The Two Dyspraxics (formerly KeDA)

Matthew Munson and Barbara Neill are The Two Dyspraxics

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Barbara's interview about dyspraxia

Posted by Barbara Neill-Bottle on May 18, 2011 at 3:31 PM

Barbara has given an interview about her dyspraxia and how it has affected her life, as well as the role that KeDA plays in raising awareness. Below is a transcript of the interview that can also be seen here:http://vikingbay.blogspot.com/2011/05/life-times-of-talented-woman.html

The Life & Times of A Talented Woman

By Matthew Munson

1. Why don’t we start by you telling us about yourself? Who are you and where do you come from?

I'm Barbara Neill and I was born in the village of Aylesford, Kent. I've spent most of my life living in the Maidstone area.

2. When did you first realise you had dyspraxia?

I discovered my dyspraxia when my son, (now aged twenty-two), was diagnosed as a young child, so I've known about it for the past seventeen years or so. I had a massive 'eureka' moment as I read through the questionnaire for my son, and recognised myself.

3. Did you find school difficult? Were there any particular subjects you struggled with as a result of your dyspraxia?

I went to Balfour Infants School in Rochester, and I loved it but it all went steadily downhill from there. However, I did manage to pass my Eleven Plus and that never fails to amaze me, as there was certainly no recognition of dyspraxia and, subsequently, no provision for schoolchildren with dyspraxia in those days. I went to a school that was known, at that time, as Maidstone Technical High School for Girls and there was only one subject I didn't struggle with. English was easily my favourite and I've always really enjoyed creative writing. PE was terrible and I was the archetypal 'last one to be picked' for team games. I left school at fifteen with no qualifications. However, I have made up for it, as an adult and have gained several qualifications related to my work.

4. You’re also the mother to a dyspraxic son. How did you approach your son’s diagnosis – and also help him learn about and deal with the condition?

When my son was diagnosed, I was fortunate enough to have a friend who also had a dyspraxic son and had ‘been through the process’ a year before. My son was only five years old when I first suspected he had dyspraxia, and it was an uphill struggle to get his school to acknowledge the fact, never mind arrange for a diagnosis. Every year when I read, in his school report, that he “could try harder”, particularly in PE, I had to remind his teachers that he needed to be assessed for dyspraxia. It was when he started secondary school that we were taken seriously enough for him to be assessed, diagnosed and offered support. However, he approaches dyspraxia very differently from me; he tends to be like a bull in a china shop and just ‘goes for it’, when he wants to do something. Consequently, he’s had quite a few accidents, which can be very worrying from a parent’s point of view. I have always tended to ‘stand back, until I feel confident before approaching tasks.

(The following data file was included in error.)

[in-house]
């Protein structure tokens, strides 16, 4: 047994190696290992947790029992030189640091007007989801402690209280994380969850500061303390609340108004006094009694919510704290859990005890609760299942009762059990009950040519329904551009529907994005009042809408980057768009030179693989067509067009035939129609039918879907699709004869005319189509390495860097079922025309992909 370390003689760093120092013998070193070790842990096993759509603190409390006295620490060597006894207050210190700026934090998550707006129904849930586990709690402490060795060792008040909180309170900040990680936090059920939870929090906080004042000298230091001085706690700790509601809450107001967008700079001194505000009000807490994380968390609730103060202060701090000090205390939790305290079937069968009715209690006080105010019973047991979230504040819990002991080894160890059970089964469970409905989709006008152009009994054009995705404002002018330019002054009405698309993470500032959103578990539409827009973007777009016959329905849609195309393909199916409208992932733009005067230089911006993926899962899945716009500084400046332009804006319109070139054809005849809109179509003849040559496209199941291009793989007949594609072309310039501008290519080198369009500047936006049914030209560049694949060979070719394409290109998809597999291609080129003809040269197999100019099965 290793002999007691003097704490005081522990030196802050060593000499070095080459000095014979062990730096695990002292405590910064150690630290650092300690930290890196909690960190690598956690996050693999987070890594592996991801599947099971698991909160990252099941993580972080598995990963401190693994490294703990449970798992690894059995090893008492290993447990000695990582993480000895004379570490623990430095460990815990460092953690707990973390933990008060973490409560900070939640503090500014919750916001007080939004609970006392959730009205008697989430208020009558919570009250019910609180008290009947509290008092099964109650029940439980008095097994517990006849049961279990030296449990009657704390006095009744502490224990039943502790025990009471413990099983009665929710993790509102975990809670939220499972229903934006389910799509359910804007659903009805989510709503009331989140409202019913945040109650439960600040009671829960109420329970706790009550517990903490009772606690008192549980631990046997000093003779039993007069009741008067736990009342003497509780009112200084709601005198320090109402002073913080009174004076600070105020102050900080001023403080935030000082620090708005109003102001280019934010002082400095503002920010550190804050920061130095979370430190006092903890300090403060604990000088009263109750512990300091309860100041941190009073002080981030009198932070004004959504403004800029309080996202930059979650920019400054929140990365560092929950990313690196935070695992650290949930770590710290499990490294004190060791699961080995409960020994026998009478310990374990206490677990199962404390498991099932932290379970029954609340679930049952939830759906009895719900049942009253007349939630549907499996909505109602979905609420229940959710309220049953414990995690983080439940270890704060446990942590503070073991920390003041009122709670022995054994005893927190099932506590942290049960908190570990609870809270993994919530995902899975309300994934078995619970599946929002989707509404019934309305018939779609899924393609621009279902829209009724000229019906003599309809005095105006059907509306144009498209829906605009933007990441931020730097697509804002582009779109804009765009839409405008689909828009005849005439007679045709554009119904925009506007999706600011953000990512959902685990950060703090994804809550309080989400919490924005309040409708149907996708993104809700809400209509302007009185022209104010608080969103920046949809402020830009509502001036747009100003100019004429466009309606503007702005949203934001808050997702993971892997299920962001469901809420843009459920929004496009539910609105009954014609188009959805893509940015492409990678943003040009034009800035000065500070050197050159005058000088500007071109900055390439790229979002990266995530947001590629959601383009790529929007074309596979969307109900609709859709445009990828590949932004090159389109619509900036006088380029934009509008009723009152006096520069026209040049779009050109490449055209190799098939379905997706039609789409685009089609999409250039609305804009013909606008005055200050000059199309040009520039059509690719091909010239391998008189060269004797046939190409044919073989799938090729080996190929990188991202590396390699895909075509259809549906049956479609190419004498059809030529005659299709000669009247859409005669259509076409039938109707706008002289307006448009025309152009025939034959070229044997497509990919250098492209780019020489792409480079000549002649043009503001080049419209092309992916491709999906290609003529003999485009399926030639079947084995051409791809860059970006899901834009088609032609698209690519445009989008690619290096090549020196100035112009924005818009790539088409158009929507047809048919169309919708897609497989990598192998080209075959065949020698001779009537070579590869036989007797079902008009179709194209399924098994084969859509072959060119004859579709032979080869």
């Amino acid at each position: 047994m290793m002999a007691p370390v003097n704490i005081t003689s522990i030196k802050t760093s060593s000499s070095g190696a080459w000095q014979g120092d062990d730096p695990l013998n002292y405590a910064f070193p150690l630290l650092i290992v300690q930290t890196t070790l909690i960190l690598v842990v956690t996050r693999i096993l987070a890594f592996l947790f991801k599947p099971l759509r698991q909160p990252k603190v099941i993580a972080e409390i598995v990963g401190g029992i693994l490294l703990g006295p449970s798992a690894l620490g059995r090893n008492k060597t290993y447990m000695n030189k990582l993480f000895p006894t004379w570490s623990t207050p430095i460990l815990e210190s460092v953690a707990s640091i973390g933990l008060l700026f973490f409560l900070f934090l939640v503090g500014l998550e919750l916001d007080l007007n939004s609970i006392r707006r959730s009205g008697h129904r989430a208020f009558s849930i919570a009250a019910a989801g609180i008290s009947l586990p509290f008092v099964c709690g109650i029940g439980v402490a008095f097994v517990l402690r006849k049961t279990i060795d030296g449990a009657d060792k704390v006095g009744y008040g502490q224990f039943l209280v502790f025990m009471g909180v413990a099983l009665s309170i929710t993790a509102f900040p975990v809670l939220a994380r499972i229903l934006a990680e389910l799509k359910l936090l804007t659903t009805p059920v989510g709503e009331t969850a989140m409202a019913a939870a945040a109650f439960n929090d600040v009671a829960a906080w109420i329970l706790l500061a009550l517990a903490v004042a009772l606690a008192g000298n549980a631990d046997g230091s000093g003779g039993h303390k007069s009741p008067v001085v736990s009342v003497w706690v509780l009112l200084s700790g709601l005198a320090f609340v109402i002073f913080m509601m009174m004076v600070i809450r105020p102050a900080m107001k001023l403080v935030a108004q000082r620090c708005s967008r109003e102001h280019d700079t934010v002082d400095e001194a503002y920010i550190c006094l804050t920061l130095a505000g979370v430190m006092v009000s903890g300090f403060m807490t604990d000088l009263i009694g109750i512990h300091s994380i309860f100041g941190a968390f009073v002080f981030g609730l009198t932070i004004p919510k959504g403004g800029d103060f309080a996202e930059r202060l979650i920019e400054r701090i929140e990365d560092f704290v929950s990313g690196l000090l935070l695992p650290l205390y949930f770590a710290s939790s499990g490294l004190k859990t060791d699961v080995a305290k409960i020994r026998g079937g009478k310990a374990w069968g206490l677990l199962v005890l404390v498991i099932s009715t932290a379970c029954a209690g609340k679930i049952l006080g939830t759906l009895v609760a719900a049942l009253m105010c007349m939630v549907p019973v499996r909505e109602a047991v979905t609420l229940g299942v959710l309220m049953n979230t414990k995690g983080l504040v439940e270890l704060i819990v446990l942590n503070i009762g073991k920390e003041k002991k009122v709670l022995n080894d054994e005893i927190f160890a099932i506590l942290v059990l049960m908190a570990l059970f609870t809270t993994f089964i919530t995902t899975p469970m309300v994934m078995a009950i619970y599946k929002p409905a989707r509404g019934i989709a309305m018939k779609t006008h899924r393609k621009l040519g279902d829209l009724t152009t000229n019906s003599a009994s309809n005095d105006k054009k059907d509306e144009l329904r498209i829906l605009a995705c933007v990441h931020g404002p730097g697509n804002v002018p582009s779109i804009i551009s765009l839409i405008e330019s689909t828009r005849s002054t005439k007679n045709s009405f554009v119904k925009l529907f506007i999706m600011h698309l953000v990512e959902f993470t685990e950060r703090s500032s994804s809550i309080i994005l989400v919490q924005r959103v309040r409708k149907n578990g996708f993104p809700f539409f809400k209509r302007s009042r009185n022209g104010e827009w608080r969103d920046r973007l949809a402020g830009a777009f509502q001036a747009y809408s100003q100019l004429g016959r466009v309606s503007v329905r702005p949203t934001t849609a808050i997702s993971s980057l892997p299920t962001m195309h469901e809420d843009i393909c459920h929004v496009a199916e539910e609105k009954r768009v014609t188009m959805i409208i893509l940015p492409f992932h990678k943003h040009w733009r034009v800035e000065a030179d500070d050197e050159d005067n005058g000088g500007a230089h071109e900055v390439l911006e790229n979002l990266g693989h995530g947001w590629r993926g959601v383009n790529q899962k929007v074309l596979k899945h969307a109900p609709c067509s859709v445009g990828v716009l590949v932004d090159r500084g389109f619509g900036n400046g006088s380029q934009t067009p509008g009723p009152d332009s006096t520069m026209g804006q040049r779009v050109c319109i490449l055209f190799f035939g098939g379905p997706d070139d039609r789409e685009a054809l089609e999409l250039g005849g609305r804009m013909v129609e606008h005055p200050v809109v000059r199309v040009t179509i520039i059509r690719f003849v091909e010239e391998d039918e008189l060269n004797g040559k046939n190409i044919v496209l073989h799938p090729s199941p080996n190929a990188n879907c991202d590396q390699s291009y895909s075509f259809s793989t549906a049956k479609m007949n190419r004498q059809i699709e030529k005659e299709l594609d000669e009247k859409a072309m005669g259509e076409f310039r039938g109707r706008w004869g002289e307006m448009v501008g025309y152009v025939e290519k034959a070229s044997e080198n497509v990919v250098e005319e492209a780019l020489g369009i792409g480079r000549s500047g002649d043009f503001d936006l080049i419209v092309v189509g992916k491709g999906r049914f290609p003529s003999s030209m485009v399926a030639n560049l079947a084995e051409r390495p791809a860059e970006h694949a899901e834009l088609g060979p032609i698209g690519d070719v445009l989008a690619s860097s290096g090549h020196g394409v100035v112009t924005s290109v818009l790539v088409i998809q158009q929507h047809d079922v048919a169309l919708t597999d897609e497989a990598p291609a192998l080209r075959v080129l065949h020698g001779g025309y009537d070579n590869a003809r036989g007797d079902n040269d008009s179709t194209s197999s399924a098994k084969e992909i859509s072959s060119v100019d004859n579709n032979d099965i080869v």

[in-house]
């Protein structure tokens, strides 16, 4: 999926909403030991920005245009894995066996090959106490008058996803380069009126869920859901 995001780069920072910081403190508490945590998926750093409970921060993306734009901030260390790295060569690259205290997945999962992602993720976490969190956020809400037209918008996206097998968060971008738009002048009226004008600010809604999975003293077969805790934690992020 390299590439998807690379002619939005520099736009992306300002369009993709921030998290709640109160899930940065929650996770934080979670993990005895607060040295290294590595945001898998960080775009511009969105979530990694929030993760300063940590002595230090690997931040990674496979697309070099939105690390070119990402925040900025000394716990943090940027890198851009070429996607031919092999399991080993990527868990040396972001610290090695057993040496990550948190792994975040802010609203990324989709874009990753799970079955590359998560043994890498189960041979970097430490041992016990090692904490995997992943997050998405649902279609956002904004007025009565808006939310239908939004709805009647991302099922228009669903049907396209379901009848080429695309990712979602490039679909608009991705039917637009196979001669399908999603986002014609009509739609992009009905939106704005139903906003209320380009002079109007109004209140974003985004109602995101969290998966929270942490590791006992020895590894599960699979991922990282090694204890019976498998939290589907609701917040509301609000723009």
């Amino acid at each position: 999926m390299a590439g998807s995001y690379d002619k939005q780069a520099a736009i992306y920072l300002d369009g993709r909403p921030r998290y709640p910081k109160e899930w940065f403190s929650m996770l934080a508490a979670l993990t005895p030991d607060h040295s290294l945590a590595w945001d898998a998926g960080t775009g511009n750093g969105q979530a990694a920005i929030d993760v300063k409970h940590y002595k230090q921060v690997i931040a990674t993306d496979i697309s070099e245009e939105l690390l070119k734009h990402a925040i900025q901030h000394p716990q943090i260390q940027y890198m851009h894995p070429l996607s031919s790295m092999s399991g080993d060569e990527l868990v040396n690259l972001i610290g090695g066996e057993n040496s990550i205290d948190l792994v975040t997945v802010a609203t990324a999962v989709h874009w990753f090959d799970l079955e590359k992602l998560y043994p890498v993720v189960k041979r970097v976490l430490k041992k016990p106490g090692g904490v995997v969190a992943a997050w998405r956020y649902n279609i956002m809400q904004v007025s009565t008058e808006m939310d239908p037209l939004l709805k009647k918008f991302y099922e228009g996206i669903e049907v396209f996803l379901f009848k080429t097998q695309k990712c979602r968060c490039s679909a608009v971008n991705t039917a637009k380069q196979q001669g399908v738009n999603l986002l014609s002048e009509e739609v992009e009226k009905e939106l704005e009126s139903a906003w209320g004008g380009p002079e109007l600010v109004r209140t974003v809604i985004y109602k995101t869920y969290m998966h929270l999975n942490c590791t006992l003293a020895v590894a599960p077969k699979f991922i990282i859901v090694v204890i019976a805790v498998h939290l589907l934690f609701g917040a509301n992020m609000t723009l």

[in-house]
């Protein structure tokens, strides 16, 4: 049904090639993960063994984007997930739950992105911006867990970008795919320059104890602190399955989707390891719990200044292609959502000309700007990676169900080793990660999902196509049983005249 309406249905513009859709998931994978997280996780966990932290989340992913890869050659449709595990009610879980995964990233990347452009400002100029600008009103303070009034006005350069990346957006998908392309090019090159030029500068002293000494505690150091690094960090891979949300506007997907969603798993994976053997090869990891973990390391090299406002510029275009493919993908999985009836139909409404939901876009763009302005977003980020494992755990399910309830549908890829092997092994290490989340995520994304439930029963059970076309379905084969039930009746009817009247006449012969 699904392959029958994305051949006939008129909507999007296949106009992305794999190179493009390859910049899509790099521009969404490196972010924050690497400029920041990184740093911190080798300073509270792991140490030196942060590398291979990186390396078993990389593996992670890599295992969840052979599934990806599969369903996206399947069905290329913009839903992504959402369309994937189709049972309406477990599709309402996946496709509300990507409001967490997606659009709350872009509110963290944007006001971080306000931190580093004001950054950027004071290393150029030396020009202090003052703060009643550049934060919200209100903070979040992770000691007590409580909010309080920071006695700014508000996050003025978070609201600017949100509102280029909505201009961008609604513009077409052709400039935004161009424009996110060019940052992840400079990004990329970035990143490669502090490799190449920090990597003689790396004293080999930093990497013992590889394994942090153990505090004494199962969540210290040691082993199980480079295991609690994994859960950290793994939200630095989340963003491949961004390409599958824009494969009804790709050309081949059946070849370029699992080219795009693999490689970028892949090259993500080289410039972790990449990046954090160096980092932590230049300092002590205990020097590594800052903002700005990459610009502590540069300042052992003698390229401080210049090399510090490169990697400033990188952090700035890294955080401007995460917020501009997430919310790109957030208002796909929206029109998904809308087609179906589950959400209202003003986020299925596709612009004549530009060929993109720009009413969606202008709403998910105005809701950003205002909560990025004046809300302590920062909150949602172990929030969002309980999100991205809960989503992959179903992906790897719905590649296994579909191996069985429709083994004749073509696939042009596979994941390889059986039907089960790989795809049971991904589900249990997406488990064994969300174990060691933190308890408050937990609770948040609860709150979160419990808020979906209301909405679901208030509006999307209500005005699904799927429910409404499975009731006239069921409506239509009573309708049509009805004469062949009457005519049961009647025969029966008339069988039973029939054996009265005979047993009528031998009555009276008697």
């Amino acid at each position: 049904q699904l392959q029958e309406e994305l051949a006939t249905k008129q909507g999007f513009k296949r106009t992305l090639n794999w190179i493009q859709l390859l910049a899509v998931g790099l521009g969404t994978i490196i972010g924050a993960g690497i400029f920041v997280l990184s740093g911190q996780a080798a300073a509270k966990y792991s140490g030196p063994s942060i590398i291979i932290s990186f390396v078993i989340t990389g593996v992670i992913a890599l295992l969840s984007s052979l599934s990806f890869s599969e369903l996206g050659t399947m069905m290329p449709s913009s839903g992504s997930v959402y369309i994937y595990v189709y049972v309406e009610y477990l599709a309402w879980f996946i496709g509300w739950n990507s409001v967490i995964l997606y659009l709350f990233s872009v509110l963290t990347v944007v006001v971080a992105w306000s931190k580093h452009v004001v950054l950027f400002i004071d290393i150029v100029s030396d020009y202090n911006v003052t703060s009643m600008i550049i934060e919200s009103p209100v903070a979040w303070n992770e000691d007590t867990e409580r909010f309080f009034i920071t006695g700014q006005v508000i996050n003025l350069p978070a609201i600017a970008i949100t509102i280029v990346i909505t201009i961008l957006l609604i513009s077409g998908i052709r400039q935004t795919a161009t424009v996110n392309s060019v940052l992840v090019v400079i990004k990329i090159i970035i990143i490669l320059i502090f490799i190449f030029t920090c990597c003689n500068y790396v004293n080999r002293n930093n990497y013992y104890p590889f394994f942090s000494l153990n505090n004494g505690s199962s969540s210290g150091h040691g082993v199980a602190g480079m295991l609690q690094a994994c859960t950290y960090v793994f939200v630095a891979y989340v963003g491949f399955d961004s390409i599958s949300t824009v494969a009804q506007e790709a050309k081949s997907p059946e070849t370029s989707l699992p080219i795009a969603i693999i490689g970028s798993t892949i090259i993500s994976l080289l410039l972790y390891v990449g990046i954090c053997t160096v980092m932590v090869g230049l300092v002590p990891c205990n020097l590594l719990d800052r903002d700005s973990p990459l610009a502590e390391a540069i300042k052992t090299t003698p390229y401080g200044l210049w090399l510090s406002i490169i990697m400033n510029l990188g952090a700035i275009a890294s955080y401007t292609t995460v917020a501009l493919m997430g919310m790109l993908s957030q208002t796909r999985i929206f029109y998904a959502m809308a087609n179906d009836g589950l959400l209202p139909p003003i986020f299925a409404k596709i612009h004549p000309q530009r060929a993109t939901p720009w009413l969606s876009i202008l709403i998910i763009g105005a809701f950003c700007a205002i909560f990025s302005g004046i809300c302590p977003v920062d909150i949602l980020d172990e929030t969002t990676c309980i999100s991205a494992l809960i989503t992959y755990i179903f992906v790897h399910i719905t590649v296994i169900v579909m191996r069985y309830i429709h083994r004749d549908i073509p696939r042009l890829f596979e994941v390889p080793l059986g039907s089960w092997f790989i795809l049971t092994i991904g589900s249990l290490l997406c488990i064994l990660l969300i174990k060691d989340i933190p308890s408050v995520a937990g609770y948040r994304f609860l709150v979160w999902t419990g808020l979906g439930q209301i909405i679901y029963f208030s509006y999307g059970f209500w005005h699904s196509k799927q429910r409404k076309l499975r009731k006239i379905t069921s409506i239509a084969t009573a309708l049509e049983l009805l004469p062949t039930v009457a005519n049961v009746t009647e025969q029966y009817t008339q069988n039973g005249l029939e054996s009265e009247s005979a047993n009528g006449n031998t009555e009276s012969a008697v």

5. How did you feel when you first discovered you’d got dyspraxia?

I was surprised to discover I had dyspraxia but continued to play it down for a number of years. That’s changed now, of course, as I work towards raising awareness of dyspraxia. Even now, I keep remembering things I’ve had problems with during my life and realising that the problems are due to dyspraxia.

6. How about now? Has your attitude changed over time?

It certainly has. I’m aware that I’ve been held back in many ways because of dyspraxia and I’m appalled that there has been no help available for adults for such a long time. I’m quite happy to shout about it now, instead of trying to blend into the background, as I used to before I found my confidence.

7. I’d like to talk a bit about Kent Dyspraxia Association (KeDA - http://www.keda.org.uk/), which you co-founded. Could you tell me a bit about the association?